When FHBs today seek out the dream of owning their own home, there are still multiple factors – and barriers – they contend with that simply didn’t exist for previous generations. Most recently, these barriers have centred around access to credit. When FHBs go to a bank for a mortgage, they now face the pointy end of a decade’s worth of reforms that have sought to support an ‘unquestionably strong’ financial system. Banks are now required to hold half as many assets again as they were prior to the GFC, with the extra cost passed onto borrowers.
Banks are also required to lend according to much more stringent criteria: they apply greater scrutiny on the income and living expenses of applicants, non-salary income is discounted when establishing exactly what an applicant’s income is, interest-only loans attract tighter criteria, and loan serviceability buffers are higher, just to name a few of these tighter measures.
So, while interest rates are at an all-time low, there are additional costs to accessing finance, which is now only available to a shrinking pool of borrowers. FHBs, with typically limited capital behind them, are the first to feel this credit squeeze compared with other borrowers such as trade-up buyers and investors.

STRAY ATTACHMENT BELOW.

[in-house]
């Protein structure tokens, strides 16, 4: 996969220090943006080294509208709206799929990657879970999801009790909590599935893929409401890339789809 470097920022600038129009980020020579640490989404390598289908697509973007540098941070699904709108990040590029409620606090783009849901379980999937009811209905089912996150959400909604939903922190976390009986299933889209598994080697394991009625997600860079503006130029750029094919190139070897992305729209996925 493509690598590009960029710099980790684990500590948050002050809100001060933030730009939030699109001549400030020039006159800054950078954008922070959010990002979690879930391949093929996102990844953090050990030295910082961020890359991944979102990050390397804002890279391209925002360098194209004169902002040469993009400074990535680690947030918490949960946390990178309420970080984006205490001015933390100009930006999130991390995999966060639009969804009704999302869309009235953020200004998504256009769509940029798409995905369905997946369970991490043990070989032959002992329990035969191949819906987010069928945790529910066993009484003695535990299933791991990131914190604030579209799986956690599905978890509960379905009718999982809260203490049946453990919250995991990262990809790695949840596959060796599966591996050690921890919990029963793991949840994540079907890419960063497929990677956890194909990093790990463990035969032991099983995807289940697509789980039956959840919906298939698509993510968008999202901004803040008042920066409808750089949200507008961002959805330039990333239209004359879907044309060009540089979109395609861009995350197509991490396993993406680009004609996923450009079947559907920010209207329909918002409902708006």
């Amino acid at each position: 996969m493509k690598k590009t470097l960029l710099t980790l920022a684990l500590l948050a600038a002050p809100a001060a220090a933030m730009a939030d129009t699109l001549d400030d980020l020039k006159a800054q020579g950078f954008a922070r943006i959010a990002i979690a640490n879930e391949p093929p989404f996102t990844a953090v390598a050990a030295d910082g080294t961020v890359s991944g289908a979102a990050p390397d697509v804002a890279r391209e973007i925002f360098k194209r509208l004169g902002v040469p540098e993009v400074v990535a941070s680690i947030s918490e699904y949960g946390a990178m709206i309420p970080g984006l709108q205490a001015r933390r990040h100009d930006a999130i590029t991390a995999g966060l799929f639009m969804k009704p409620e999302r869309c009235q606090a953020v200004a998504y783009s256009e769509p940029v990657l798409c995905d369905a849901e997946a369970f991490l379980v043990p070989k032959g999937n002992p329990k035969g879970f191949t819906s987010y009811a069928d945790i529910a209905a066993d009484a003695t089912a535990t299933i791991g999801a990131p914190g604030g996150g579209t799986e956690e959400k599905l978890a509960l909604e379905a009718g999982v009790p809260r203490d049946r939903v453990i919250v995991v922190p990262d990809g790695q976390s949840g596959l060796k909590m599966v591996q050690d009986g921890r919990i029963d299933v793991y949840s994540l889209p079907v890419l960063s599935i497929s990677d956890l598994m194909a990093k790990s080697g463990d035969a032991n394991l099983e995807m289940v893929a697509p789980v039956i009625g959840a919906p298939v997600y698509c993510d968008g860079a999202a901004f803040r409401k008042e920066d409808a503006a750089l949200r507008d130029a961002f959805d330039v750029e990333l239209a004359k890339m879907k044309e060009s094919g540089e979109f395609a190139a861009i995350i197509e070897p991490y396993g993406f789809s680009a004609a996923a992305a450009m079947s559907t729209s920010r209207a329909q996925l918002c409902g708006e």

Lurking further below the surface of delayed home ownership are longer term social and demographic trends. In particular, FHBs today have been in formal study – which increasingly includes higher education – for longer than previous generations. Accordingly, would-be FHBs are entering the work force and starting to save for a deposit at a later stage in life. More recent generations of FHBs have been required to contribute to the costs of their tertiary and trade education, generally adding to their debt burden before they obtain a mortgage.